In a bid to push inquisitive fiddlers as far away from the BIOS as possible, Taiwanese component maker Gigabyte has just unveiled a system that it says enables cloud-based overclocking.
Called Cloud OC, the technology enables you to interfere with your motherboard's settings via the Internet. The term "cloud" is stretching the definition to its breaking point here, as it's not really using any online processing power.
Instead, the system really just enables you to log on to Gigabyte's Cloud OC User Interface on the Internet, which in turn communicates with your motherboard.
Gigabyte has just demonstrated the system at Computex, with top overclocker Hicookie taking onlookers through the basics on an Apple iPad app. Donanimhaber (Google Translation) was in attendance, and the site has some shots of the app in action.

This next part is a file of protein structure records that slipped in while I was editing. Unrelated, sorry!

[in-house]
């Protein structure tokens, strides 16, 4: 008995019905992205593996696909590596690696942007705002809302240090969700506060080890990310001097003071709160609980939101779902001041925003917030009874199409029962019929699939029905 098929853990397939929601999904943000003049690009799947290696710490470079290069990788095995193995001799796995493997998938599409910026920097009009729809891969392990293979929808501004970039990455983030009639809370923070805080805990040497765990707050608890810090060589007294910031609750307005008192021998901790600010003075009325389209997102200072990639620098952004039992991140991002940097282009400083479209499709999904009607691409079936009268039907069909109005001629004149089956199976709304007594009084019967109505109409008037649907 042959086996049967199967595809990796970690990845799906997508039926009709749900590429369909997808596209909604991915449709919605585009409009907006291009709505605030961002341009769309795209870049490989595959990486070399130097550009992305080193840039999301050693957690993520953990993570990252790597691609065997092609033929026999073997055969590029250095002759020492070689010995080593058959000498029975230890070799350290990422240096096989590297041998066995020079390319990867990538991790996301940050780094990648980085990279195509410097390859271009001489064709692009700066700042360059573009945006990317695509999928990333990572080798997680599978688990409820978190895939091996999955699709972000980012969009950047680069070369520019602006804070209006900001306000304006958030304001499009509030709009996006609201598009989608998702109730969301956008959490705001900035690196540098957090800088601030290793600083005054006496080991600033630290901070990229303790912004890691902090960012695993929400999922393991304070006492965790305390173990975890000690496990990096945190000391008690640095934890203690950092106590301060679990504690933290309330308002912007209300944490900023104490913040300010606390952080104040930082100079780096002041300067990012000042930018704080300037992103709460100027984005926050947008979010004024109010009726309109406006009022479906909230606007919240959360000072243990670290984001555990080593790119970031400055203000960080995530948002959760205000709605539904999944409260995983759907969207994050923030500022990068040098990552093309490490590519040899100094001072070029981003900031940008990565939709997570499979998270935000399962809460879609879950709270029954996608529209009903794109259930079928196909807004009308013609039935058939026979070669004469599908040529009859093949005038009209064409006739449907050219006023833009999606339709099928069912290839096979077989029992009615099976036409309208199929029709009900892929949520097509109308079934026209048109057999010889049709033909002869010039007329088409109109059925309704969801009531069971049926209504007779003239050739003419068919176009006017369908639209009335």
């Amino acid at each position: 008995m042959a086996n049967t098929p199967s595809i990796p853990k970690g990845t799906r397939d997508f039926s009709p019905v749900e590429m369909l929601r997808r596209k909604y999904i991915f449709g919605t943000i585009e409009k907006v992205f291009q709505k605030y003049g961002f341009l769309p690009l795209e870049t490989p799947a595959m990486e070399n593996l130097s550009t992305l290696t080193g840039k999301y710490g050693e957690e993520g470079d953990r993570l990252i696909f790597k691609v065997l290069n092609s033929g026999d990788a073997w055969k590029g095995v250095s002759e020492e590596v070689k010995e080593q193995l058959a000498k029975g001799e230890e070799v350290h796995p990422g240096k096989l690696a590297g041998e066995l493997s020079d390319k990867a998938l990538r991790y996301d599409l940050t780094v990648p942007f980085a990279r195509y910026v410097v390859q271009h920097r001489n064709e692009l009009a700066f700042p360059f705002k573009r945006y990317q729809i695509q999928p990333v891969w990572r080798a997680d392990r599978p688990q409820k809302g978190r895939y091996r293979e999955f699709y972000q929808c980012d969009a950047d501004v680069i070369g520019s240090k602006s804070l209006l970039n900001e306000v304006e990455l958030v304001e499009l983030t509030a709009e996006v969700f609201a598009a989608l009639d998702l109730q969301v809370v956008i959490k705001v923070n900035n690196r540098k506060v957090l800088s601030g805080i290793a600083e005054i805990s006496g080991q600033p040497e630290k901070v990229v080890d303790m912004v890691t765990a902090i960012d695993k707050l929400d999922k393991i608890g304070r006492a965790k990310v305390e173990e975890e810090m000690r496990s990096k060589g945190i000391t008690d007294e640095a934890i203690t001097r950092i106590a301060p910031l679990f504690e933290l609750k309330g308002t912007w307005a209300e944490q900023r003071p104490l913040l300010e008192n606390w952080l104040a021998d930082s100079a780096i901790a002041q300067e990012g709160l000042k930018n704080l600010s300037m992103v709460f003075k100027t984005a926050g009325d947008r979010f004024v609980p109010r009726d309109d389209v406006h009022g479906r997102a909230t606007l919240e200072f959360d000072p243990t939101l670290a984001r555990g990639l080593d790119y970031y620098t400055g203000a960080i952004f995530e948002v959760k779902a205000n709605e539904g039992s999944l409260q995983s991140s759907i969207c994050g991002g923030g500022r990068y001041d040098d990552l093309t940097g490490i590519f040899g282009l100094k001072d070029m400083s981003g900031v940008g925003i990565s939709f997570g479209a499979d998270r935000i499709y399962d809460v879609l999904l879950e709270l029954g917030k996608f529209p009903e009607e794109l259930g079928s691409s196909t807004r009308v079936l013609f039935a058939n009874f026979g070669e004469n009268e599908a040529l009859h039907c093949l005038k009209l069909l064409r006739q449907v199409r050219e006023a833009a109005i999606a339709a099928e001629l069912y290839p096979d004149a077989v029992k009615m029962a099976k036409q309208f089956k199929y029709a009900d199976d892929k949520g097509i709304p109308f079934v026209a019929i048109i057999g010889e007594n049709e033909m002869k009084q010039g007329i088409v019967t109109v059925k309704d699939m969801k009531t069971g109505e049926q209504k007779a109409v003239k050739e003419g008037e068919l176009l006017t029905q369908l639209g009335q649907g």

A close-up of the app (pictured) shows it filling the iPad screen, and offering controls to adjust the base clock and CPU multiplier, as well as the PCI-E and memory clock speeds. However, a further two tabs at the top of the screen suggest that there are plenty more options available.
The move follows Asus' recent announcement that it has an iPhone overclocking app in the works, which uses Bluetooth rather than an Internet connection.
Similarly, Asus' RoG RC system enables a standard Bluetooth-enabled smartphone to overclock a motherboard, and its RoG Connect technology enables overclockers to hook up an Eee PC netbook as a remote overclocking station.
Gigabyte has potentially got one up on Asus here, though, as it only requires an Internet-connected device with a browser for remote overclocking, rather than a specific piece of hardware.